A new study found that bowel cancer cells can be killed off by Vitamin A. With this breakthrough finding, the number of people suffering from relapses after chemotherapy can be expected to reduce.
Scientists from the École polytechnique federale de Lausanne found that bowel cancer cells can be killed and stopped from spreading just by consuming milk, cheese, and oily fish for these foods have high amounts of vitamin A. The prevalence rate for bowel cancer is significantly high, so this is a very welcoming news. In Britain for example, 40,000 new cases are being diagnosed with bowel cancer yearly, killing around 16,000. Also, one in every 20 British people can develop this cancer during their lifetime. Finding a possible effective prevention cannot be any timelier.
According to the study published in the journal Cancer Cell, Vitamin A can trigger the formation of a protein that would kill off bowel cancer tumor cells. It is best used as a complement to bowel cancer treatments, such as surgery, chemotherapy, and radiotherapy. Under these procedures, patients are subjected to radiation to kill cancer cells. However, these treatments do not guarantee the removal of all cancer cells or prevent the growth of more cancer cells. Genetic mutations that caused cancer in the first place can still survive and then grow. A patient who underwent the treatments can suffer a relapse because of these surviving cells.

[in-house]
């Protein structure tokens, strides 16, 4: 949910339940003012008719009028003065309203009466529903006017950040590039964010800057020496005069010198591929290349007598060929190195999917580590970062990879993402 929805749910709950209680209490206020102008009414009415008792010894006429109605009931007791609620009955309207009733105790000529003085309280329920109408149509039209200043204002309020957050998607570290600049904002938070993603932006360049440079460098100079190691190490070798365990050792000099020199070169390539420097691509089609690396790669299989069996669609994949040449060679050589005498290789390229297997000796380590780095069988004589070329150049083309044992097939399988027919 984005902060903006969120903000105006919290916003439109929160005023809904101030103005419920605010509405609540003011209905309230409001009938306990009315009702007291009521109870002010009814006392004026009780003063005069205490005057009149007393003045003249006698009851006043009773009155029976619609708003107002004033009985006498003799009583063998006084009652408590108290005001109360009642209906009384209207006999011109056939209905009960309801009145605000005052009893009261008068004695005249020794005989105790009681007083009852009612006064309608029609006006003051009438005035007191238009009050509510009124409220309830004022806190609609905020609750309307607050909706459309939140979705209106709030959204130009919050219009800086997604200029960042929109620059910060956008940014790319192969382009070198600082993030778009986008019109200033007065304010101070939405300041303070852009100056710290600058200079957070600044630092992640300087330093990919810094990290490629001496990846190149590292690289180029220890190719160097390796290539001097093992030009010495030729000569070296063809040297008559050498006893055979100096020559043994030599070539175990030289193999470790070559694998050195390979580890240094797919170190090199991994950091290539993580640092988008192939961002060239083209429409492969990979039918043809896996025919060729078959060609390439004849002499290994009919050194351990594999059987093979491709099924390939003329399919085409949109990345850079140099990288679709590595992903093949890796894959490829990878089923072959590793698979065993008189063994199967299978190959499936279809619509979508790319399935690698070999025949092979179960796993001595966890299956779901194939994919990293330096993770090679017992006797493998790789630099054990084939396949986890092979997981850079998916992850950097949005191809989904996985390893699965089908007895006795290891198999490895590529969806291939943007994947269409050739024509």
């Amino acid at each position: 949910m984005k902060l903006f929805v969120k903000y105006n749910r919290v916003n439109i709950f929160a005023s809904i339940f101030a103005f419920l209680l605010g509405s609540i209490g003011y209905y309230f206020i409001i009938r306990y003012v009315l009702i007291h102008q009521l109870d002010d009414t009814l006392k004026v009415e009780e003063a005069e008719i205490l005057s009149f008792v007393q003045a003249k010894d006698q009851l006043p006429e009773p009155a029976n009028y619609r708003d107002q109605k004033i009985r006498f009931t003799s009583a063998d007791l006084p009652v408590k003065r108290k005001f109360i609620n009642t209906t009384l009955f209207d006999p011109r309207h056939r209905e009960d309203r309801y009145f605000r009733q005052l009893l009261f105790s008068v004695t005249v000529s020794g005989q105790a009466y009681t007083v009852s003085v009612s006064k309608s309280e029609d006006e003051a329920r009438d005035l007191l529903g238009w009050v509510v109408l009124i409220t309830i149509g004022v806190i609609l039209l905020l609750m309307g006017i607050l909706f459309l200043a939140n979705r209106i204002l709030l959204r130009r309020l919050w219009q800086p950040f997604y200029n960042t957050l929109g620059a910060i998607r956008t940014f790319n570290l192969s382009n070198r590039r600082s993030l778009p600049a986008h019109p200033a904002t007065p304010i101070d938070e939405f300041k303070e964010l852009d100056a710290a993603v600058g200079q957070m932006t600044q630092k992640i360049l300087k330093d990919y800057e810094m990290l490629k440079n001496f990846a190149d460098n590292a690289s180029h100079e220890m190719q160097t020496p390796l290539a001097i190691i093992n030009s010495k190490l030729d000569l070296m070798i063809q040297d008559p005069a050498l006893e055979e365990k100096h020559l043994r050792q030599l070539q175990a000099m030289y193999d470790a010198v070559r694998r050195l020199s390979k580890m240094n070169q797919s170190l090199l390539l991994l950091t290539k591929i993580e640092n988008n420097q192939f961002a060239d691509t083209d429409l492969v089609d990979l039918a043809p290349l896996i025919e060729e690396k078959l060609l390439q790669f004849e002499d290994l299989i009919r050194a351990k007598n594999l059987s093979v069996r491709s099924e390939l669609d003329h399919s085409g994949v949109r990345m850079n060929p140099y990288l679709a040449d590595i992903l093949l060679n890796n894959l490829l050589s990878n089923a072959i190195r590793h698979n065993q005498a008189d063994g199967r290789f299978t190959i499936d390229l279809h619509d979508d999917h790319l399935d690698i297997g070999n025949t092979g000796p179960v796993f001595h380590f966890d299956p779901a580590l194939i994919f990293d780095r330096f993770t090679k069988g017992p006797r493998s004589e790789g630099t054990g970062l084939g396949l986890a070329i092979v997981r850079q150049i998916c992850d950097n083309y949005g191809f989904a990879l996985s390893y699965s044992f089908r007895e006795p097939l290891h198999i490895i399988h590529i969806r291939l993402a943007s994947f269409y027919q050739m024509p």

Vitamin A can erode these remaining cancer cells after treatments by reactivating a protein called HOXA5. According to Professor Dr Joerg Huelsken:, "Gastrointestinal cancer is a leading cause of cancer-related deaths worldwide. Resistance to conventional therapies is frequent, and treatments are ineffective, which has been suggested to be due to residual cancer stem cells causing relapse."
He added that "through an integrated approach we have identified a mechanism by which the Wnt pathway maintains stem cell traits required for metastasis formation. This involves repression of HOXA5, thus preventing cellular differentiation and promoting stem cell self-renewal."
"Retinoids can reverse the Wnt-mediated HOXA5 inhibition and block cancer growth in vivo," the professor explained. "Importantly, induction of HOXA5 is essential for this retinoid-induced differentiation therapy. This shows that colon cancer patients who may benefit from such a therapy should be identified based on their HOX expression pattern."
According to the study, patients that would particularly benefit from this finding can be determined based on their expression pattern for the HOXA5 gene. This is why retinoid differentiation therapy could be significantly useful in treating those diagnosed with bowel or colon cancer or as a preventive measure in high-risk patients.
Mirror UK, however, claimed that apart from this therapy, vitamin A can be consumed by patients through diet composed of eggs, milk and oily fish. In contrast, an earlier study found that Vitamin C may not be as effective as fighting and preventing colon or bowel cancer as it was previously found.